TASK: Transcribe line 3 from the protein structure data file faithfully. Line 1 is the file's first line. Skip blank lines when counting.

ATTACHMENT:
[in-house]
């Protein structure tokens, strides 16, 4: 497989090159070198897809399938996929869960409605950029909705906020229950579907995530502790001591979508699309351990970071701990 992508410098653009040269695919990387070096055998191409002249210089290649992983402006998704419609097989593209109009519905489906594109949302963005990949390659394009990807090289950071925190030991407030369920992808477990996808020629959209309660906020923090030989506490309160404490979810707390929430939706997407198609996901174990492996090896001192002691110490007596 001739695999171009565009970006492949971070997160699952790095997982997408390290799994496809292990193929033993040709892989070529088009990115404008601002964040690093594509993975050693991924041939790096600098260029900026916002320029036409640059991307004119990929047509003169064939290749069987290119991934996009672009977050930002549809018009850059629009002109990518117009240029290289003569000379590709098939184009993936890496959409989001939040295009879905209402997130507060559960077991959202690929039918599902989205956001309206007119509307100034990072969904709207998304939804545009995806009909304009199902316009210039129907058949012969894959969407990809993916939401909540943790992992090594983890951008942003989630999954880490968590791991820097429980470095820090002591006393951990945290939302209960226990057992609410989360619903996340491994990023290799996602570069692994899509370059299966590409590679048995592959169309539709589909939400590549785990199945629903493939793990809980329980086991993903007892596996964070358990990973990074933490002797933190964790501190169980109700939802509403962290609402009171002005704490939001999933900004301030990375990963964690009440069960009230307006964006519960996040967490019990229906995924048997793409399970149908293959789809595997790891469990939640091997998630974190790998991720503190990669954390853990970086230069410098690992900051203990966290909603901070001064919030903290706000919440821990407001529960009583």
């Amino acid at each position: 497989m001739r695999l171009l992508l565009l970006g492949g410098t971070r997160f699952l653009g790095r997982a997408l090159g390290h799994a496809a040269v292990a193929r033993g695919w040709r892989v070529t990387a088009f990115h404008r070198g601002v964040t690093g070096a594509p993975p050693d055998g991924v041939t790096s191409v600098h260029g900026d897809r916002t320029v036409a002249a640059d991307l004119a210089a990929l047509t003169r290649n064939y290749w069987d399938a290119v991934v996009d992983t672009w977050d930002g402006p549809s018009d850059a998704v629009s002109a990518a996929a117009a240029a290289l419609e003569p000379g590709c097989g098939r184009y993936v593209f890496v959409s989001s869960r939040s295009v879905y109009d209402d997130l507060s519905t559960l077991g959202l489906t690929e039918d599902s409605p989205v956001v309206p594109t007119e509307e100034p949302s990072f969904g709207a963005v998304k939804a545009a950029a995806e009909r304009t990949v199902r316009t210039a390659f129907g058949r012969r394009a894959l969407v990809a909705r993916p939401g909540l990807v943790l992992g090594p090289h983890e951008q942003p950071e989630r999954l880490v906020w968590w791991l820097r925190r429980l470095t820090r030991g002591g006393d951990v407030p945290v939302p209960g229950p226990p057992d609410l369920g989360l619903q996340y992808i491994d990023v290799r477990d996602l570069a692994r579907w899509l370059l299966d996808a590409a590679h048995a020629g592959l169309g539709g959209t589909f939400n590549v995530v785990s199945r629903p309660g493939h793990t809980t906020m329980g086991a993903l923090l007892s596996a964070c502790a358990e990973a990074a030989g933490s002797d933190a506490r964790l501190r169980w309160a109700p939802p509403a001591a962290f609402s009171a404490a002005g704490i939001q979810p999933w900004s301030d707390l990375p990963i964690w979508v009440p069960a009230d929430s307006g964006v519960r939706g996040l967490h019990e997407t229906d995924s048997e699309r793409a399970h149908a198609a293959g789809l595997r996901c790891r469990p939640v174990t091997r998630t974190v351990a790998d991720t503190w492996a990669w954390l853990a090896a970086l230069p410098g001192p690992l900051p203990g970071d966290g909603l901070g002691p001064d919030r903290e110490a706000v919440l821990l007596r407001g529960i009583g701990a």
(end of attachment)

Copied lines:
């Amino acid at each position: 497989m001739r695999l171009l992508l565009l970006g492949g410098t971070r997160f699952l653009g790095r997982a997408l090159g390290h799994a496809a040269v292990a193929r033993g695919w040709r892989v070529t990387a088009f990115h404008r070198g601002v964040t690093g070096a594509p993975p050693d055998g991924v041939t790096s191409v600098h260029g900026d897809r916002t320029v036409a002249a640059d991307l004119a210089a990929l047509t003169r290649n064939y290749w069987d399938a290119v991934v996009d992983t672009w977050d930002g402006p549809s018009d850059a998704v629009s002109a990518a996929a117009a240029a290289l419609e003569p000379g590709c097989g098939r184009y993936v593209f890496v959409s989001s869960r939040s295009v879905y109009d209402d997130l507060s519905t559960l077991g959202l489906t690929e039918d599902s409605p989205v956001v309206p594109t007119e509307e100034p949302s990072f969904g709207a963005v998304k939804a545009a950029a995806e009909r304009t990949v199902r316009t210039a390659f129907g058949r012969r394009a894959l969407v990809a909705r993916p939401g909540l990807v943790l992992g090594p090289h983890e951008q942003p950071e989630r999954l880490v906020w968590w791991l820097r925190r429980l470095t820090r030991g002591g006393d951990v407030p945290v939302p209960g229950p226990p057992d609410l369920g989360l619903q996340y992808i491994d990023v290799r477990d996602l570069a692994r579907w899509l370059l299966d996808a590409a590679h048995a020629g592959l169309g539709g959209t589909f939400n590549v995530v785990s199945r629903p309660g493939h793990t809980t906020m329980g086991a993903l923090l007892s596996a964070c502790a358990e990973a990074a030989g933490s002797d933190a506490r964790l501190r169980w309160a109700p939802p509403a001591a962290f609402s009171a404490a002005g704490i939001q979810p999933w900004s301030d707390l990375p990963i964690w979508v009440p069960a009230d929430s307006g964006v519960r939706g996040l967490h019990e997407t229906d995924s048997e699309r793409a399970h149908a198609a293959g789809l595997r996901c790891r469990p939640v174990t091997r998630t974190v351990a790998d991720t503190w492996a990669w954390l853990a090896a970086l230069p410098g001192p690992l900051p203990g970071d966290g909603l901070g002691p001064d919030r903290e110490a706000v919440l821990l007596r407001g529960i009583g701990a």